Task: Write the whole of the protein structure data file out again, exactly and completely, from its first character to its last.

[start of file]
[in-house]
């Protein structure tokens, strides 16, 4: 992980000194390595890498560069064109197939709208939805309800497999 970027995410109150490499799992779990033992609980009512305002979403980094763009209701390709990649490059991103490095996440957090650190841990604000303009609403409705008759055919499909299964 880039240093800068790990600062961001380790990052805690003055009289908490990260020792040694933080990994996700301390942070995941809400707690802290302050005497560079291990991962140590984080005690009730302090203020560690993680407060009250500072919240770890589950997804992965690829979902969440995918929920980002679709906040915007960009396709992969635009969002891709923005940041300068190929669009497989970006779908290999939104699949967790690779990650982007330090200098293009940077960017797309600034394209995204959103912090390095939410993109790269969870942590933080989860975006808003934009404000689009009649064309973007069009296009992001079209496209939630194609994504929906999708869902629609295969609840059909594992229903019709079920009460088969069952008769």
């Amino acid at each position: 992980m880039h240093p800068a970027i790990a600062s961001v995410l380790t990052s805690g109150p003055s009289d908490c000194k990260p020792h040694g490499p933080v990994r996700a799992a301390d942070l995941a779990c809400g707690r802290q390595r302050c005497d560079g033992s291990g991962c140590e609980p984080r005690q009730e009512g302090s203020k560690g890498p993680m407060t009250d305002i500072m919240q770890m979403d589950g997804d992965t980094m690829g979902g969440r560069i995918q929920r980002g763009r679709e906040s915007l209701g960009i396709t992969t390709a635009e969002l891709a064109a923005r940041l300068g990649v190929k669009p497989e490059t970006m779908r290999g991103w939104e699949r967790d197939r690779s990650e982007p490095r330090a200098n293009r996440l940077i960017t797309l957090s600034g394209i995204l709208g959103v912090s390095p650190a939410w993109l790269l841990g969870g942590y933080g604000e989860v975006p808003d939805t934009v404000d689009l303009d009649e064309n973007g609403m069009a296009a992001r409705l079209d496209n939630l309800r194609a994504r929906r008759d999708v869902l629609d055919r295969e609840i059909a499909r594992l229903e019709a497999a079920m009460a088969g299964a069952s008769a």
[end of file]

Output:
[in-house]
């Protein structure tokens, strides 16, 4: 992980000194390595890498560069064109197939709208939805309800497999 970027995410109150490499799992779990033992609980009512305002979403980094763009209701390709990649490059991103490095996440957090650190841990604000303009609403409705008759055919499909299964 880039240093800068790990600062961001380790990052805690003055009289908490990260020792040694933080990994996700301390942070995941809400707690802290302050005497560079291990991962140590984080005690009730302090203020560690993680407060009250500072919240770890589950997804992965690829979902969440995918929920980002679709906040915007960009396709992969635009969002891709923005940041300068190929669009497989970006779908290999939104699949967790690779990650982007330090200098293009940077960017797309600034394209995204959103912090390095939410993109790269969870942590933080989860975006808003934009404000689009009649064309973007069009296009992001079209496209939630194609994504929906999708869902629609295969609840059909594992229903019709079920009460088969069952008769």
């Amino acid at each position: 992980m880039h240093p800068a970027i790990a600062s961001v995410l380790t990052s805690g109150p003055s009289d908490c000194k990260p020792h040694g490499p933080v990994r996700a799992a301390d942070l995941a779990c809400g707690r802290q390595r302050c005497d560079g033992s291990g991962c140590e609980p984080r005690q009730e009512g302090s203020k560690g890498p993680m407060t009250d305002i500072m919240q770890m979403d589950g997804d992965t980094m690829g979902g969440r560069i995918q929920r980002g763009r679709e906040s915007l209701g960009i396709t992969t390709a635009e969002l891709a064109a923005r940041l300068g990649v190929k669009p497989e490059t970006m779908r290999g991103w939104e699949r967790d197939r690779s990650e982007p490095r330090a200098n293009r996440l940077i960017t797309l957090s600034g394209i995204l709208g959103v912090s390095p650190a939410w993109l790269l841990g969870g942590y933080g604000e989860v975006p808003d939805t934009v404000d689009l303009d009649e064309n973007g609403m069009a296009a992001r409705l079209d496209n939630l309800r194609a994504r929906r008759d999708v869902l629609d055919r295969e609840i059909a499909r594992l229903e019709a497999a079920m009460a088969g299964a069952s008769a």